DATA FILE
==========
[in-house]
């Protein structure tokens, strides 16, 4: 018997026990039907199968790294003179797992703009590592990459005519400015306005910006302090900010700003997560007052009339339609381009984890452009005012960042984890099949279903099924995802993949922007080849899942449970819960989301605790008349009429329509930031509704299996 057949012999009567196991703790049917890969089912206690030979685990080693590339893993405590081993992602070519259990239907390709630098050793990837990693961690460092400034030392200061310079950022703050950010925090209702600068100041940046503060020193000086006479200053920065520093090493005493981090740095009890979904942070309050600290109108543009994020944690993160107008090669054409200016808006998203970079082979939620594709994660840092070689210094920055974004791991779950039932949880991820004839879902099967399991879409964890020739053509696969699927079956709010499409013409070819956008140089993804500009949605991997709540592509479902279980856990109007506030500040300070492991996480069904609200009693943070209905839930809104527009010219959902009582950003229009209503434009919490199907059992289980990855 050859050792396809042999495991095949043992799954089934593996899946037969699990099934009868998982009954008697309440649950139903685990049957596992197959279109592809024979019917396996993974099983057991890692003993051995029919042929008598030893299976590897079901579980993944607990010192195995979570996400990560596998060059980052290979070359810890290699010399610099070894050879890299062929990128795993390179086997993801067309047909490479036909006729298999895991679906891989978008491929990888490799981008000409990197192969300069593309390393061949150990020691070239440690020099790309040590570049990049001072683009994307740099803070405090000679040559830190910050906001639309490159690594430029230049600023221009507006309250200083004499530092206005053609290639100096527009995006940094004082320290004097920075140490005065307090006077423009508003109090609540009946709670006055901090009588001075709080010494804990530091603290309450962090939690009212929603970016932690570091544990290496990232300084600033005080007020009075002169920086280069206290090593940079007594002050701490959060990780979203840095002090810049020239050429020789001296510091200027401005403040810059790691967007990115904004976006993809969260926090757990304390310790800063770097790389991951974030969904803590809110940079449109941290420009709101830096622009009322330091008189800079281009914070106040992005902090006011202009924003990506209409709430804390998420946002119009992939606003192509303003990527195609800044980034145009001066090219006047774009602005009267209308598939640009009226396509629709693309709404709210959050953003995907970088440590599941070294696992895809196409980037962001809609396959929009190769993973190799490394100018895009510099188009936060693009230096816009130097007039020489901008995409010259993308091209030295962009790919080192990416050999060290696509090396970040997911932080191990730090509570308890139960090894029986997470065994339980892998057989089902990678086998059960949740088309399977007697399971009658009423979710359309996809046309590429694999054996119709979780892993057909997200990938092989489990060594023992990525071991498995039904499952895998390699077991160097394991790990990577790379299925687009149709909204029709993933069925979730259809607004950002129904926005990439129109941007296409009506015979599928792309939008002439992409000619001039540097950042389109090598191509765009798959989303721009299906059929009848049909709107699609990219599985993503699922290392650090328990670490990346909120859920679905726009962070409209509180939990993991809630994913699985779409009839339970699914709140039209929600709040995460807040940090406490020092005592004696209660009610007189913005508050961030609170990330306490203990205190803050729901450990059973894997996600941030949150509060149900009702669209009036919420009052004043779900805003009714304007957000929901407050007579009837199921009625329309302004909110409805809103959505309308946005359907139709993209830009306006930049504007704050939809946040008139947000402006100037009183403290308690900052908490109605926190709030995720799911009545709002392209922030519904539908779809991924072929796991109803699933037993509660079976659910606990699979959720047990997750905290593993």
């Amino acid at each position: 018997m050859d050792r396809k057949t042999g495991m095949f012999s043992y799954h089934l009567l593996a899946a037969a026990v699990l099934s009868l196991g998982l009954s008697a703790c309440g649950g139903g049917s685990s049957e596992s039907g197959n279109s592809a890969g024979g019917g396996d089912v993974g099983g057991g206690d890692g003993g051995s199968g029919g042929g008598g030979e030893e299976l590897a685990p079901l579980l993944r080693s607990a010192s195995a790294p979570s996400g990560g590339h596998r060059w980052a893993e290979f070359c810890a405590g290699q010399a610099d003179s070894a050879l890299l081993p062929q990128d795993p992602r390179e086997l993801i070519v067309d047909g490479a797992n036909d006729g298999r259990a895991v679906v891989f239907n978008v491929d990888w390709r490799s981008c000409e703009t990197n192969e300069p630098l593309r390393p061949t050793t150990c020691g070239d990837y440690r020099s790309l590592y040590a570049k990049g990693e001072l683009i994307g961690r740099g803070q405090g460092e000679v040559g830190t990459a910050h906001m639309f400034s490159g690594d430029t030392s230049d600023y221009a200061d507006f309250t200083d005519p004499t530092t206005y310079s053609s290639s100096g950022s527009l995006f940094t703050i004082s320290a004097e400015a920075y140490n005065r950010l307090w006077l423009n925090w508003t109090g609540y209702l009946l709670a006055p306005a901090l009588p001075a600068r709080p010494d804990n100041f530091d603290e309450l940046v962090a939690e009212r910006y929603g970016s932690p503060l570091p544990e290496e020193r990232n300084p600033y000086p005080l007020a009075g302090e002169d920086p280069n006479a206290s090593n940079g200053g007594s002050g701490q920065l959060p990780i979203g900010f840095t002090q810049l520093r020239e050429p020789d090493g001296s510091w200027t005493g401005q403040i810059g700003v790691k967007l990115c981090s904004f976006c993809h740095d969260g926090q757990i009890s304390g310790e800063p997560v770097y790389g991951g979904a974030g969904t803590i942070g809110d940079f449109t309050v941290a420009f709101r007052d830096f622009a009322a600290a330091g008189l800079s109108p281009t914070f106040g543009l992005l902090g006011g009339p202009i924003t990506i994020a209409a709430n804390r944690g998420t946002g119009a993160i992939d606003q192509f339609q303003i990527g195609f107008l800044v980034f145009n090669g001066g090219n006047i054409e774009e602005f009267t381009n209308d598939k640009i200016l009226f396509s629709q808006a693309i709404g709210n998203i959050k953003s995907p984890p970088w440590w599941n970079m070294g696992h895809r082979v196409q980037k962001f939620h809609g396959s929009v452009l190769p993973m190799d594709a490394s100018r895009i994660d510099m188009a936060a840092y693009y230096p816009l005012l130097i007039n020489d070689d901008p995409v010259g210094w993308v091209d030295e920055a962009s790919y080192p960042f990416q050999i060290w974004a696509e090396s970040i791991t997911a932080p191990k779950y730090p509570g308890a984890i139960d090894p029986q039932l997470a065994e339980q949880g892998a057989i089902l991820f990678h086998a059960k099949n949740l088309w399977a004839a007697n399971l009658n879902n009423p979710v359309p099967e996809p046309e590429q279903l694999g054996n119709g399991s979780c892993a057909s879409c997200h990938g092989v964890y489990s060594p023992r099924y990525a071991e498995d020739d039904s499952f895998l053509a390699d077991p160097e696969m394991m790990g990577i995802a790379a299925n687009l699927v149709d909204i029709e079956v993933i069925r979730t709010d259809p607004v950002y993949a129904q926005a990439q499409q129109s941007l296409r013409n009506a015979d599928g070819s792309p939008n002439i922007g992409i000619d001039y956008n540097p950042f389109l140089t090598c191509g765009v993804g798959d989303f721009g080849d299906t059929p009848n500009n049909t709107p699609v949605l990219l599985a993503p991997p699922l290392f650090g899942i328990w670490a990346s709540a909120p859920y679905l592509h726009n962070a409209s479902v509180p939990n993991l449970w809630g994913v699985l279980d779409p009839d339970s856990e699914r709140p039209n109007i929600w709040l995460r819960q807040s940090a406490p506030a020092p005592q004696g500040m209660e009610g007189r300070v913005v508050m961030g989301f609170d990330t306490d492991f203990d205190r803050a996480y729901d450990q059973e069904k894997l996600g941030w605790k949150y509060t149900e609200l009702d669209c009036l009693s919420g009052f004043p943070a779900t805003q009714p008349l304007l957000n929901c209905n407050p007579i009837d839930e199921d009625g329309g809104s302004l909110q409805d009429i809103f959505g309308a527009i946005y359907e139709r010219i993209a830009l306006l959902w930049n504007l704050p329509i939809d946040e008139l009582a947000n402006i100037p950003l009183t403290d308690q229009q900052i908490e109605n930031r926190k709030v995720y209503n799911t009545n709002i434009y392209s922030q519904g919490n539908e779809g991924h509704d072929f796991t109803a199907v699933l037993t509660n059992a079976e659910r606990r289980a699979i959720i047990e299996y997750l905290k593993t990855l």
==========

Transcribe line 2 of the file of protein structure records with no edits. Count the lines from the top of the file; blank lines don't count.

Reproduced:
């Protein structure tokens, strides 16, 4: 018997026990039907199968790294003179797992703009590592990459005519400015306005910006302090900010700003997560007052009339339609381009984890452009005012960042984890099949279903099924995802993949922007080849899942449970819960989301605790008349009429329509930031509704299996 057949012999009567196991703790049917890969089912206690030979685990080693590339893993405590081993992602070519259990239907390709630098050793990837990693961690460092400034030392200061310079950022703050950010925090209702600068100041940046503060020193000086006479200053920065520093090493005493981090740095009890979904942070309050600290109108543009994020944690993160107008090669054409200016808006998203970079082979939620594709994660840092070689210094920055974004791991779950039932949880991820004839879902099967399991879409964890020739053509696969699927079956709010499409013409070819956008140089993804500009949605991997709540592509479902279980856990109007506030500040300070492991996480069904609200009693943070209905839930809104527009010219959902009582950003229009209503434009919490199907059992289980990855 050859050792396809042999495991095949043992799954089934593996899946037969699990099934009868998982009954008697309440649950139903685990049957596992197959279109592809024979019917396996993974099983057991890692003993051995029919042929008598030893299976590897079901579980993944607990010192195995979570996400990560596998060059980052290979070359810890290699010399610099070894050879890299062929990128795993390179086997993801067309047909490479036909006729298999895991679906891989978008491929990888490799981008000409990197192969300069593309390393061949150990020691070239440690020099790309040590570049990049001072683009994307740099803070405090000679040559830190910050906001639309490159690594430029230049600023221009507006309250200083004499530092206005053609290639100096527009995006940094004082320290004097920075140490005065307090006077423009508003109090609540009946709670006055901090009588001075709080010494804990530091603290309450962090939690009212929603970016932690570091544990290496990232300084600033005080007020009075002169920086280069206290090593940079007594002050701490959060990780979203840095002090810049020239050429020789001296510091200027401005403040810059790691967007990115904004976006993809969260926090757990304390310790800063770097790389991951974030969904803590809110940079449109941290420009709101830096622009009322330091008189800079281009914070106040992005902090006011202009924003990506209409709430804390998420946002119009992939606003192509303003990527195609800044980034145009001066090219006047774009602005009267209308598939640009009226396509629709693309709404709210959050953003995907970088440590599941070294696992895809196409980037962001809609396959929009190769993973190799490394100018895009510099188009936060693009230096816009130097007039020489901008995409010259993308091209030295962009790919080192990416050999060290696509090396970040997911932080191990730090509570308890139960090894029986997470065994339980892998057989089902990678086998059960949740088309399977007697399971009658009423979710359309996809046309590429694999054996119709979780892993057909997200990938092989489990060594023992990525071991498995039904499952895998390699077991160097394991790990990577790379299925687009149709909204029709993933069925979730259809607004950002129904926005990439129109941007296409009506015979599928792309939008002439992409000619001039540097950042389109090598191509765009798959989303721009299906059929009848049909709107699609990219599985993503699922290392650090328990670490990346909120859920679905726009962070409209509180939990993991809630994913699985779409009839339970699914709140039209929600709040995460807040940090406490020092005592004696209660009610007189913005508050961030609170990330306490203990205190803050729901450990059973894997996600941030949150509060149900009702669209009036919420009052004043779900805003009714304007957000929901407050007579009837199921009625329309302004909110409805809103959505309308946005359907139709993209830009306006930049504007704050939809946040008139947000402006100037009183403290308690900052908490109605926190709030995720799911009545709002392209922030519904539908779809991924072929796991109803699933037993509660079976659910606990699979959720047990997750905290593993």